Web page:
Any secretaries general appointed from now on will have to work until retirement age and will not get their lump sum payment until then.
Previously, they could start drawing down a pension and claim a golden handshake when they step down from the top positions in their departments.
Alternative positions in the public service will be offered to secretaries general younger than the age of retirement at the end of their seven-year terms.
The only exemption will be secretaries general recruited from the private sector — they will be entitled to a lump sum at the end of their term.
The changes were made following recent controversy over the entitlements of Dermot McCarthy, who retired as secretary general of the Department of the Taoiseach in the summer with a €570,000 lump sum and €142,000 annual pension.
Public Expenditure Minister Brendan Howlin said the retirement deals available to date were “far too generous”.
He said the savings made will not be huge in the greater scheme of the public finances, but the changes were being made in the interest of fairness.
Under the changes, tax will be applied on any part of a lump sum payment above €200,000. Most secretaries general are entitled to a €350,000 lump sum based on 18 months of their current salary.
The maximum salary of serving secretaries general has fallen from €285,000 to €228,000 but all those currently in office have already taken a voluntary pay cut to €200,000.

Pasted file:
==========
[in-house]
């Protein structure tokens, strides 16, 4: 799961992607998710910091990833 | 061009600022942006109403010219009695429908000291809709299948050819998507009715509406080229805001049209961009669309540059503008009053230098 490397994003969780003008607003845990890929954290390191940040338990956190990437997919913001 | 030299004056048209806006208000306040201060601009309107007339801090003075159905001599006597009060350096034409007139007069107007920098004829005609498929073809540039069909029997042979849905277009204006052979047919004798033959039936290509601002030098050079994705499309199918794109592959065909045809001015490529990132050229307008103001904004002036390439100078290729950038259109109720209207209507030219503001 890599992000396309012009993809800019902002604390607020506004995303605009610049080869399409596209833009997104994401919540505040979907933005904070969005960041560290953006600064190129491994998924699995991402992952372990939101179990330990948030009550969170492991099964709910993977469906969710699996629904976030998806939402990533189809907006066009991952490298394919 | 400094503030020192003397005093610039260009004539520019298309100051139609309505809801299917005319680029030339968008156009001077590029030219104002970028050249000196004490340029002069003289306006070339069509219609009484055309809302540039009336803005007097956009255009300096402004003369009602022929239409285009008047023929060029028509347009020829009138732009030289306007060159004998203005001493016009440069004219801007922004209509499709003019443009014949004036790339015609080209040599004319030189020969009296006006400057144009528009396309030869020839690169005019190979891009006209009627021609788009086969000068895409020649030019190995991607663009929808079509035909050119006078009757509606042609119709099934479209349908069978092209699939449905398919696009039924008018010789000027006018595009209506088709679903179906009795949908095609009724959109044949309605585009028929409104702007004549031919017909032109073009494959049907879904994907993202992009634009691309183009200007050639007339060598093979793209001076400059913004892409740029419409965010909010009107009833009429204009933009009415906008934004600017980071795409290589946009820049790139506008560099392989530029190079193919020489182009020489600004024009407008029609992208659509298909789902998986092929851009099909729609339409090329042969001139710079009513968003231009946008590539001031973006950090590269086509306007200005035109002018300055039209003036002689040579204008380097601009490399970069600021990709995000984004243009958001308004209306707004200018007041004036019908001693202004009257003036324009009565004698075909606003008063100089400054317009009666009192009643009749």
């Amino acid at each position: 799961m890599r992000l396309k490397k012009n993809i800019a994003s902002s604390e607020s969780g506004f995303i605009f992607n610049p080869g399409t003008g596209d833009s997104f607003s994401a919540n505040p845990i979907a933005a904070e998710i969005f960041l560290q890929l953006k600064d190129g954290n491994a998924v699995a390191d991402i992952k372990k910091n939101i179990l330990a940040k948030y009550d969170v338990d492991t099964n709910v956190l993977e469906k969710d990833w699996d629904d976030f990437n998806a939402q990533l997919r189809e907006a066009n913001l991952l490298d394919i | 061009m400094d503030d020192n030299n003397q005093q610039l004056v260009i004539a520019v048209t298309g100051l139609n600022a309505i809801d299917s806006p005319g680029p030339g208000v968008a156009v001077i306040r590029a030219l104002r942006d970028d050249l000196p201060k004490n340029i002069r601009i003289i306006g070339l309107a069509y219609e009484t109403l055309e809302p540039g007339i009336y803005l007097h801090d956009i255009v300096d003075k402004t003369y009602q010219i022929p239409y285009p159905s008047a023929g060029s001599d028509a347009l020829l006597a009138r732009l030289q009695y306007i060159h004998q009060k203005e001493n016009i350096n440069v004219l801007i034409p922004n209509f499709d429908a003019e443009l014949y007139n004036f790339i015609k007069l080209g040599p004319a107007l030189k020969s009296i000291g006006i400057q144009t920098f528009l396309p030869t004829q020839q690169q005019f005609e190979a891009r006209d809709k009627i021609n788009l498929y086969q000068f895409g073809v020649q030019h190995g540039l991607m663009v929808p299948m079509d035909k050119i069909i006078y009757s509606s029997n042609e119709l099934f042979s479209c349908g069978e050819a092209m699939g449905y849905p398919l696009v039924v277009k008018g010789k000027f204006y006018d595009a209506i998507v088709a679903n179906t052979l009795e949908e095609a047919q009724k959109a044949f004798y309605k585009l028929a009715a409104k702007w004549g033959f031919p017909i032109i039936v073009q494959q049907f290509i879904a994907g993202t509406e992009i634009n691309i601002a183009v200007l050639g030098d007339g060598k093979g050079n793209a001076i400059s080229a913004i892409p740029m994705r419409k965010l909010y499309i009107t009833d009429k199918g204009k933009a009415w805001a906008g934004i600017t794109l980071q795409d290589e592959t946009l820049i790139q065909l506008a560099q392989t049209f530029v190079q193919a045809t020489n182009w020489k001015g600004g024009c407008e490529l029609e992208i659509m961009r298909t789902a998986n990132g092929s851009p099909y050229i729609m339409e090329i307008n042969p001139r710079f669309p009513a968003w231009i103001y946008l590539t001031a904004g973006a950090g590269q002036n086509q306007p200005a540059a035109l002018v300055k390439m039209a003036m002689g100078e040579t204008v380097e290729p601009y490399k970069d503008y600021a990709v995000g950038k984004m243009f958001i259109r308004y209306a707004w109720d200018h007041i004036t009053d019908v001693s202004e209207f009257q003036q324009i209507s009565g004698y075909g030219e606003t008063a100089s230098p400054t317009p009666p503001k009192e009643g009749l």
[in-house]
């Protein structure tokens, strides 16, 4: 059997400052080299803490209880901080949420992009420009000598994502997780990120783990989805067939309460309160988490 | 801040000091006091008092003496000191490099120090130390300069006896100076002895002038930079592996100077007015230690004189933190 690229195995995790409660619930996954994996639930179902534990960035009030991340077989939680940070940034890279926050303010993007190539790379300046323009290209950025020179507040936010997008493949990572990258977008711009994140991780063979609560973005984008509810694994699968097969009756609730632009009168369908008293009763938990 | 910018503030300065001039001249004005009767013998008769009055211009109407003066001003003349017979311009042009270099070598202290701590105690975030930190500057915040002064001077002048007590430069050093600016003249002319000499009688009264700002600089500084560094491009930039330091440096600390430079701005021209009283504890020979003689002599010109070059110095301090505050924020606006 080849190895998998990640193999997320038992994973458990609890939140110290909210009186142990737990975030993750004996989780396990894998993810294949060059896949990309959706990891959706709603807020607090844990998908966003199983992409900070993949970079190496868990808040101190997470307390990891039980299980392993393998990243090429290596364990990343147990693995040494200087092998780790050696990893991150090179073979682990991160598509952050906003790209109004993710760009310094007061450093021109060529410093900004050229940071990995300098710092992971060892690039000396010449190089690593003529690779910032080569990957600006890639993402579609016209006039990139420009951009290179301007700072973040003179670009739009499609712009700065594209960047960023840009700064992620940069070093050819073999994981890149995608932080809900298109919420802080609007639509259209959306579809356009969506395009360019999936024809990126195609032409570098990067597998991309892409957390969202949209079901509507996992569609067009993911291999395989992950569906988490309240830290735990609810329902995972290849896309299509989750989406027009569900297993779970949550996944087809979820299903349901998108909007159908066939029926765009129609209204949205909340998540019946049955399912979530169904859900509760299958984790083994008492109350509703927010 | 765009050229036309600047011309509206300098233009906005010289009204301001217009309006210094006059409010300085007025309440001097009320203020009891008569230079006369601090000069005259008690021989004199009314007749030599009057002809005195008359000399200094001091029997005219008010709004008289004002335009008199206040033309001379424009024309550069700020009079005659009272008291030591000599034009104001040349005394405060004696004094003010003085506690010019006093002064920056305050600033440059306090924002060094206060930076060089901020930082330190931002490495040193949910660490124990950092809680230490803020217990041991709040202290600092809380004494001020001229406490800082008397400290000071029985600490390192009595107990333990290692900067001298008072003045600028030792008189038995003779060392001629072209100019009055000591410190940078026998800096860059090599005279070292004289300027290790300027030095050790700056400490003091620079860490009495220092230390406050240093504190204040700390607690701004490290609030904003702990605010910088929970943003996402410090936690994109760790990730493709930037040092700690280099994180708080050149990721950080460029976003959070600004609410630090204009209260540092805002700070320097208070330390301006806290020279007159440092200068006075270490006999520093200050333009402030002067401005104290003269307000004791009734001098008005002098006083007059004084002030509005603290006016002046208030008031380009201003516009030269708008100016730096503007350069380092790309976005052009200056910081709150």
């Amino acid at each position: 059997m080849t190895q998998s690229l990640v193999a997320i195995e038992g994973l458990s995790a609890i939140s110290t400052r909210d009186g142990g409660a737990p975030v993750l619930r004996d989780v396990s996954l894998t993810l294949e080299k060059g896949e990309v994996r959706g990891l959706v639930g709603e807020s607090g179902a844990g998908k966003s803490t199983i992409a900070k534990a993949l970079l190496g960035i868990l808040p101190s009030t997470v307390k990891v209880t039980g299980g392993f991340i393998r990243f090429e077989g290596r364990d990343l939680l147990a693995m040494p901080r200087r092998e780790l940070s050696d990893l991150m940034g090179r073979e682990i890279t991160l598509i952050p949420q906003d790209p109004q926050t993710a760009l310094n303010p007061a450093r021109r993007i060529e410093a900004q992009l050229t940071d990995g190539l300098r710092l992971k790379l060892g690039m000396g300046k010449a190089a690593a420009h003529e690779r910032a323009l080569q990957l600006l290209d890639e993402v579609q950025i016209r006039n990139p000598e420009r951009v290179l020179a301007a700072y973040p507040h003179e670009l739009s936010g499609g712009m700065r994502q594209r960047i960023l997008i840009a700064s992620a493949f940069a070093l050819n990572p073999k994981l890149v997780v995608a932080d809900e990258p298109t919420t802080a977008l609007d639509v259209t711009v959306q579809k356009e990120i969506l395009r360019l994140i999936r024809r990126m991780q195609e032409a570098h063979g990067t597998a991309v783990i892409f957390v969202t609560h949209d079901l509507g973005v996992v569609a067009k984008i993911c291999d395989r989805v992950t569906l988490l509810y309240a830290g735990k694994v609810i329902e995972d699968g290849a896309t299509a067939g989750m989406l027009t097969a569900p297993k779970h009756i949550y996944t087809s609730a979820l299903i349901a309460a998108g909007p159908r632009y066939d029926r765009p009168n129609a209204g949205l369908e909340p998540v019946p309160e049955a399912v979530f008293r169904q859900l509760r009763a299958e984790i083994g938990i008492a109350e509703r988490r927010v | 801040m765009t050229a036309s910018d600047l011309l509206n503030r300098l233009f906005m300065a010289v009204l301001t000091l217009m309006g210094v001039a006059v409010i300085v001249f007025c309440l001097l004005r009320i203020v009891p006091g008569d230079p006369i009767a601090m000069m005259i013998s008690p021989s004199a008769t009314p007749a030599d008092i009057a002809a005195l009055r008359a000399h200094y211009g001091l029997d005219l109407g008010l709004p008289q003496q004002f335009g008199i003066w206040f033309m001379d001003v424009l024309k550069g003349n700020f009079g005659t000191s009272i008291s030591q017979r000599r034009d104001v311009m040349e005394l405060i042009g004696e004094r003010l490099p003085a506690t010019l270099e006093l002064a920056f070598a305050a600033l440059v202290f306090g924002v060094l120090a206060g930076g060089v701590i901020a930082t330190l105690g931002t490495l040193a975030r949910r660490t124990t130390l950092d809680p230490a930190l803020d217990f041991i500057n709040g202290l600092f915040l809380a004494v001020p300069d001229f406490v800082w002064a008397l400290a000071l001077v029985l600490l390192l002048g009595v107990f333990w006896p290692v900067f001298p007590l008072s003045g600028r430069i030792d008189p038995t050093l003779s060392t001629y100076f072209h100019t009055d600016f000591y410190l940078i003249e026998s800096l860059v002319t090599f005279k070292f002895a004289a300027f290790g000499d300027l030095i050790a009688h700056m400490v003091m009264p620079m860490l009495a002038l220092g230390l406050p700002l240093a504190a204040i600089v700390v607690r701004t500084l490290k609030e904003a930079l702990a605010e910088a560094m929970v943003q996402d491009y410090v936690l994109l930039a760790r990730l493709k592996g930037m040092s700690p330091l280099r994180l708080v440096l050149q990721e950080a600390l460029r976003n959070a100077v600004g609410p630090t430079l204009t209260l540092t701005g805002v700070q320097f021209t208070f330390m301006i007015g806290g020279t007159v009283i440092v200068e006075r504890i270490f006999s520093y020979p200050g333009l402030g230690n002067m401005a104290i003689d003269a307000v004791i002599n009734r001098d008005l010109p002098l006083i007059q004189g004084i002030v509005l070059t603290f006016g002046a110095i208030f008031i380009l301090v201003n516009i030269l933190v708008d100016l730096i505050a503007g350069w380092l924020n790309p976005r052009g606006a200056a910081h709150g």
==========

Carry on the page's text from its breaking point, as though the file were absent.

The two secretaries general due to retire before the end of February will have their pension based on their pay before the changes.
Mr Howlin said he wanted to ensure “people of the highest competence” are attracted to the “challenging departments” and to do that a “reasonable remuneration package” is needed.
But he said it was “inappropriate that there would be an automatic entitlement to an immediate pension”.
Under the new regime, “the norm will be that you are offered another position within the public service and the normal retirement age of 40 years of service would be achieved until a pension would be available”, said Mr Howlin.
Fianna Fáil welcomed the changes but said a similar regime should be applied to county managers.
Sinn Féin’s Mary Lou McDonald said it makes “no sense” that the Government has not dealt with the pension arrangements of existing secretaries general.
“The Superannuation and Pensions Act of 1963 empowers the Government to withhold added years and the special severance gratuity payment to current secretaries general on retirement,” she said.